gary at mort.net
Mon Jan 19 17:01:46 PST 2015
I am currently doing some prototyping of what I am calling
"geobeacons"... It is very similar to Google's concept of a "physical
internet" but it moves from relying on uri encoding into strings which
may be too long, to instead adoping a model such as RadioDNS.
As a brief background, Apple has been promoting the concept of iBeacons
- this is a Bluetooth low energy device which sends unsolicted
"advertisement" packets out periodically. Smartphone applications can
be written to monitor beacons received and to "do something" upon
receival[display an advertisement, show distance to a meeting room, ping
a web server, etc].
An iBeacon is extremely small and consists of a 128 bit unique
identifier, a 16 bit "major" code, a 16 bit "minor" code, and an 8 bit
transmission power code.
The initial thinking had been that a single company would establish a
single 128 bit identifier for all it's "beacons" and use the major and
minor codes to identify a specific beacon.
My thought is to convert this iBeacon format into an open format that
does not depend on closed source applications.
The major and minor codes would instead be used to contain a single
32-bit long geohash. This resolves the issue of multiple beacons in the
same area, since no beacon will physically reside at the same latitude
and longitude[excepting being placed at different altitudes - in which
case since the latitude and longitude are assigned to the device, they
can be fudged 1 bit for multiple devices].
All geoBeacons would be expected to start with a specified string of
bytes 32 bytes - represented in hex as GE0B. This then leaves the
remaining 96 bits for use as a semi unique identifier[since many
individuals run smartphone applications which display the uuid, it is
expected and encouraged for users to use hexspeak for the amusement of
By running some form of central lookup service, either web based or dns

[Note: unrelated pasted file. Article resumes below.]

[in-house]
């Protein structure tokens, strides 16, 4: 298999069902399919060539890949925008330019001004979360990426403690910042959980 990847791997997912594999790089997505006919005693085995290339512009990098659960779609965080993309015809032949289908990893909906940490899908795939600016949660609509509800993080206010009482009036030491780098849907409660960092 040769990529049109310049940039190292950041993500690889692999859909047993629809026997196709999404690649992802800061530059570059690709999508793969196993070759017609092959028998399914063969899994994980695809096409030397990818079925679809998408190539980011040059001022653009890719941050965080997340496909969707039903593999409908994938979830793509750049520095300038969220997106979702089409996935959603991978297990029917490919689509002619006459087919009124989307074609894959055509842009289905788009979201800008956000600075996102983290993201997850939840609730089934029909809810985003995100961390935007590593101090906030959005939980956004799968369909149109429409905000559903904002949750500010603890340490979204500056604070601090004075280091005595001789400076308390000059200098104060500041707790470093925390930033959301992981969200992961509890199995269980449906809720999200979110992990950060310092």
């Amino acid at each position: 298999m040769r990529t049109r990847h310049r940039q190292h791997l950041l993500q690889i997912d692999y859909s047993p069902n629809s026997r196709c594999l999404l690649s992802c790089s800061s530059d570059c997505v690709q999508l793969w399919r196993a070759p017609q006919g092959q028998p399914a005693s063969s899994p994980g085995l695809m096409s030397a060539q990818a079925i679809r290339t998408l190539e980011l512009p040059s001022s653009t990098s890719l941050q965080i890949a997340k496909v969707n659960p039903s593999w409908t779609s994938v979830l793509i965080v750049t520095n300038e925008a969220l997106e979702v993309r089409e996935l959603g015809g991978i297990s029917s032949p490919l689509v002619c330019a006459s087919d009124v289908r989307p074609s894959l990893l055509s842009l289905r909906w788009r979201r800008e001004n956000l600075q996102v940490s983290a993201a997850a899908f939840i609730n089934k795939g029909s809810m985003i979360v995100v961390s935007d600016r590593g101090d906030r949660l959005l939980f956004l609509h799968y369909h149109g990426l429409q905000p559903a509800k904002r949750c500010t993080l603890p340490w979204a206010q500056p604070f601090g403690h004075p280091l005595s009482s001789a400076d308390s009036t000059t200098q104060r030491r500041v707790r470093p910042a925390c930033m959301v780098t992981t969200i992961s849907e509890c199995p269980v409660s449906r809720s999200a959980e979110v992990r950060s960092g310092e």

based, the combination of the 96 bit code and the latitude and longitude
can be used to retrieve a uri which can then be loaded to provide
content for the user that can be specific to an event/company/person.
I ran across the OSGEO group while researching various aspects of this
and wanted to reach out for commentary and suggestions to this group,
especially when it comes to utilizing existing standards. Keeping in
mind that smartphone applications have a fast development cycle, any
standards implemented must be uncomplicated and simple. JSON is
preferred to XML, there is not a need for quite the level of detail of
the current open GEO standards - while more complicated applications
should be encouraged to reuse existing open GEO standards.
[IE to develop a simple time and location sensitive offer, all an
application developer needs to do is provide an uri where the offer is
available in html format, and then register their beacon code along with
optionally the latitude and longitude codes.
Any query system must be smart enough to be able to not only lookup a
specific unique id and geohash, but also to provide lists of all beacons
at a specific geohash, and also have the ability to provide unique id's
that are "close" to a geohash.
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